Author: Yana Kazmirenko, Ukraine
All-Ukrainian Network of People Living with HIV (PLWH) plans to open five 100 Percent Life all-patients-friendly clinics this year. The ultimate plan is to cover the entire Eastern Europe and Central Asia (EECA) region.
The Project to create the 100 Percent Life network of clinics is a challenge for the Charitable Organisation All-Ukrainian Network of People Living with HIV/AIDS. It is considered to be the largest patient organization throughout the former Soviet Union. During the past several years, modern medical centres accessible for all patients have been opened in each region of Ukraine. Medical centres will provide treatment and social support to those frequently dealing with discrimination at regular hospitals: people living with HIV, representatives of key risk groups. HIV-positive patients will receive services free of charge, clients, in general, will receive them at below-market prices.
In autumn of 2016, a pilot clinic was opened in Poltava, and this year medical centres in Kyiv, Zaporizhia, Lviv, Chernihiv and Zhytomyr will receive their first patients. The capacity of the clinic in the capital will be 900 patients per month.
The Network is preparing to present the Clinic Network Project at the 22nd International AIDS Conference AIDS 2018 in Amsterdam. They are convinced that such format will be highly sought in all countries of the EECA region.
“The first centre of this kind abroad will be opened in Moldvova – they have liberal legislation. Georgia and Kazakhstan are also expressing interest,” says Dmitriy Sherembey, the Chairman of the Coordination Board of Charitable Organisation All-Ukrainian Network of PLWH.
The philosophy and services of these clinics will be a drastic difference from the reality of Ukrainian AIDS centres. Below is the outline of the main differences.
Donors become investors
The Clinics Project changes the roles of donors and non-profit organisations. Under the PLWH Network, model donor organisations become investors, and non-governmental organisations (NGOs) become entrepreneurs.
“At the present time, donors award grants, and in the end, they receive a report on “why it did not work and how flawed the world is.” We are knocking this system down: each hryvnya spent on the clinic by donors continues to work after grant completion. All profit from clinics will be invested into the development of new services. The donor acts as an investor and receives profit not in monetary equivalent but in humanitarian terms,” says Mr. Sherembey.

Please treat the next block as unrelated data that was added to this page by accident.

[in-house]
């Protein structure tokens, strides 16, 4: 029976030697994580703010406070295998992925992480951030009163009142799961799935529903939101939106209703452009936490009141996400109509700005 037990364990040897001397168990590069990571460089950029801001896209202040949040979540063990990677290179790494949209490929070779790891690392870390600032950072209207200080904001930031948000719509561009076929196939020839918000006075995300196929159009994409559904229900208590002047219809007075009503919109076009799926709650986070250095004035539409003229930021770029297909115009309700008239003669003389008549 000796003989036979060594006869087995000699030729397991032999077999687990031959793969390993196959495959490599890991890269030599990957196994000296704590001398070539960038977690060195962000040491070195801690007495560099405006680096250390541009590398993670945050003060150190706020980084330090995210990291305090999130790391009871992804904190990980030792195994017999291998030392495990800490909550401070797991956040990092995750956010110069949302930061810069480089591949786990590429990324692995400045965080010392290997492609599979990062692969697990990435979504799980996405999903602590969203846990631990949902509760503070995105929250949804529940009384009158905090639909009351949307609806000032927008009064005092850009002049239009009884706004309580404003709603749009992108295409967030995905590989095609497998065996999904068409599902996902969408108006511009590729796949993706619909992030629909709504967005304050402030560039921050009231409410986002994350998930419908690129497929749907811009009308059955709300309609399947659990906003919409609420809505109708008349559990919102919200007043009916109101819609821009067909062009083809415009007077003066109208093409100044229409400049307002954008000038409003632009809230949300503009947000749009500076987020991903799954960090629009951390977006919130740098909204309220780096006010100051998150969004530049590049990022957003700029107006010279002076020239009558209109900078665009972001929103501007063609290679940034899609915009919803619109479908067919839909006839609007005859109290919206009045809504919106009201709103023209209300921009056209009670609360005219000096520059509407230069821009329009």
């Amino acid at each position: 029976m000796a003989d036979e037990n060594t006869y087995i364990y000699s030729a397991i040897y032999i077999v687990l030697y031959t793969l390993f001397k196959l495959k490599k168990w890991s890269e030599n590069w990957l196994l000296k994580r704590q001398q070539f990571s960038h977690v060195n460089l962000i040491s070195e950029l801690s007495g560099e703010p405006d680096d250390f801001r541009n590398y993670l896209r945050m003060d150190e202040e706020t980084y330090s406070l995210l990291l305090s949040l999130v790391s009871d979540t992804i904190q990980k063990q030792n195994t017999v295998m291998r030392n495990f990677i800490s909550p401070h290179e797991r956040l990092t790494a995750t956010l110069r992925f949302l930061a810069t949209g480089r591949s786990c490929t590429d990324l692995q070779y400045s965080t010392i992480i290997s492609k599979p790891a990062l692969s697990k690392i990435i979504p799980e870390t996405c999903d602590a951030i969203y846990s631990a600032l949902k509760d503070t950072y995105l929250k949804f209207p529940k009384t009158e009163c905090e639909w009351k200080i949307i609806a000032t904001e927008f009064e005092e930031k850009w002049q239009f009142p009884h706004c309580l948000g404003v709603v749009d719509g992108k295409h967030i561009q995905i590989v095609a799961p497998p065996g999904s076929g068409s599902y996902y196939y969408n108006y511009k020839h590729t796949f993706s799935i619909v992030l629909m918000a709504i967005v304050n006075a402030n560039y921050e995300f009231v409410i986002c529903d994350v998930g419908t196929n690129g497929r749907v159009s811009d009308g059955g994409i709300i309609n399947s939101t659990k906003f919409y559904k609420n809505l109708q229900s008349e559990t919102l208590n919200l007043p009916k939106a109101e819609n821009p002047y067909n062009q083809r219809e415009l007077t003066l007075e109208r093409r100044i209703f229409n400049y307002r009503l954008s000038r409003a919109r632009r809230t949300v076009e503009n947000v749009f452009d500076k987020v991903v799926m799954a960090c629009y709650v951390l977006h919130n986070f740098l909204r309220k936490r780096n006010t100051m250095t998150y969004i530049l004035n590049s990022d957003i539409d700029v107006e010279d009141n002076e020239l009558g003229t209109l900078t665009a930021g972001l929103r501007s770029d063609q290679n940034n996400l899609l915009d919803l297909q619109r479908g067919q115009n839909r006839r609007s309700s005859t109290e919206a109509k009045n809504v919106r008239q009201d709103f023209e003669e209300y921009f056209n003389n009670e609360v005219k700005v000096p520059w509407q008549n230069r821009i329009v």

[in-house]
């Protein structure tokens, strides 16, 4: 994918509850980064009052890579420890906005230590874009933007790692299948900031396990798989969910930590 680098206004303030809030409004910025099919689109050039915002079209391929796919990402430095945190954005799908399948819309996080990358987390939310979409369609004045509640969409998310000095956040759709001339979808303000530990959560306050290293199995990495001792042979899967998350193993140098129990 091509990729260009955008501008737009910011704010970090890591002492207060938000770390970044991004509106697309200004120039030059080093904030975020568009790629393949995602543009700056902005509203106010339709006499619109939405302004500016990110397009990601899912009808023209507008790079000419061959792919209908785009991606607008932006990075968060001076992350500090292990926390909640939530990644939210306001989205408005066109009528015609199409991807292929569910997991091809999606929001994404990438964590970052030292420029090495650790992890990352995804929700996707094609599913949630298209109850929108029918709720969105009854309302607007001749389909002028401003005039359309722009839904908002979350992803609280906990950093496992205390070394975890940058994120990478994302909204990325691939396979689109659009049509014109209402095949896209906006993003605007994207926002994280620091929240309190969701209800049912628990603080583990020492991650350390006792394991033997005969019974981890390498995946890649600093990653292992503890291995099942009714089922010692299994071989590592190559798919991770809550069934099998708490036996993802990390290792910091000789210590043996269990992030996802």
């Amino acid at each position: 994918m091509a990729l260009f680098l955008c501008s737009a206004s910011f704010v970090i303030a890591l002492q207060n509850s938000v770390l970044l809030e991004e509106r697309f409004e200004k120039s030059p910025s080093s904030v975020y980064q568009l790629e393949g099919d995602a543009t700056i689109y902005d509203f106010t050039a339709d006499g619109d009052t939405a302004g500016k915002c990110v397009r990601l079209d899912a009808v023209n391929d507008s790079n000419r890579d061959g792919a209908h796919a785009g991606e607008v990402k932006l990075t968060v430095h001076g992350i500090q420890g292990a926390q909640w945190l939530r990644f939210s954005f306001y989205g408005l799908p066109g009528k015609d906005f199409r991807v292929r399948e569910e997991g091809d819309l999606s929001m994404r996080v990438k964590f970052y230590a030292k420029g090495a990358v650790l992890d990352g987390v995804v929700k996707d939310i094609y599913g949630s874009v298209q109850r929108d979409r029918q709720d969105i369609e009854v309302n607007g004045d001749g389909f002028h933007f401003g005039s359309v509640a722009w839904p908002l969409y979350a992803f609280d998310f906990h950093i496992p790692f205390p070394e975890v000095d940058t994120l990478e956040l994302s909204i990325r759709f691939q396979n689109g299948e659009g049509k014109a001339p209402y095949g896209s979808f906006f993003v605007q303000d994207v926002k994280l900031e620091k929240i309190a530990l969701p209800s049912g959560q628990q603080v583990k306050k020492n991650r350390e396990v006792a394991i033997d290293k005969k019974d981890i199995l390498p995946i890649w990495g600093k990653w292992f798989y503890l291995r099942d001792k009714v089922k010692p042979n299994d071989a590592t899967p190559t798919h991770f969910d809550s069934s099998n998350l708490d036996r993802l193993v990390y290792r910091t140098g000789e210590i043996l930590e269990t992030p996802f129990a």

According to calculations of the Network Head, 50 thousand dollars invested in a clinic will turn into a million within 20 years. At the same time, money spent by a patient at the clinic will turn into a service to a person who wants to live, as opposed to being just owner’s profit.
The clinic in Poltava has become profitable just six months after opening. This gives a chance to NGOs to say good-bye to the role of petitioners and enter the market of medical services, which is rated at 100 billion US dollars a year in Ukraine.
“The network of clinics will allow maintaining programmes and staff in case the Global Fund leaves Ukraine. We have been observing the negative experience of closing up programmes and discharging specialists in the Eastern European countries that have joined the European Union,” adds Yaroslav Blyakharskiy, Manager of Social Entrepreneurship Section of PLWH Network.
Medical centre is put together like Lego
Each clinic will have a different set of services, depending on the diseases in the region, what is offered by competitors and the paying capacity of the population. Three specialists will form the basis: a family doctor, an infectious disease specialist and a drug treatment specialist.
Poltava was not a random choice for the pilot project – it is a typical medium-size Ukrainian city. If the project proved to be sought after in this city, it is bound for success in other regions.
“The pilot clinic provides help in the following fields: neurology, allergology, nosology, narcology, pain and withdrawal syndrome relief. Narcology has proven to be in the highest demand,” says Mr. Blyakharskiy.
In Kyiv centre this list will be supplemented with gynecology, urology and dermatology.
Progressive standards of care
Progressive European treatment protocols will be used at 100 Percent Life medical centres. The Clinics Project is integrated into the medical reform, which is currently dismantling the Soviet-times model. Under the reform, each citizen of Ukraine will have to select a family doctor; and the Government will transfer money to the doctor for treatment of this patient. The family doctor will be able to prescribe antiretroviral therapy, which is currently received by 90 thousand patients in Ukraine.
A mobile application as your health manager
100 Percent Life medical centre will make all communications between patients and medical staff automated as much as possible. Clients will be able to install an application on their mobile phones enabling on-line arrangement of appointments, medical tests, receipt of prescriptions and seeing the entire treatment regimen. Patient’s medical record will also be available electronically. The application will allow covering 60% of all communications between the patient and the clinic.
Medical centre accommodates the patient
Poltava clinic is open until 10 p.m. seven days a week. For the PLWH Network it is vital that all categories of patients get equal access to proper quality services and treatment and do not face rejection and discrimination.
According to the research conducted by the PLWH Network, around 19% of surveyed HIV-positive patients in Ukraine have faced refusal of medical examinations that did not involve contact with blood (the research is titled Evaluation of multiple stigma faced by high risk group representatives with regards to HIV infection – editor’s note). Around 80% of patients were refused by the consulting physician.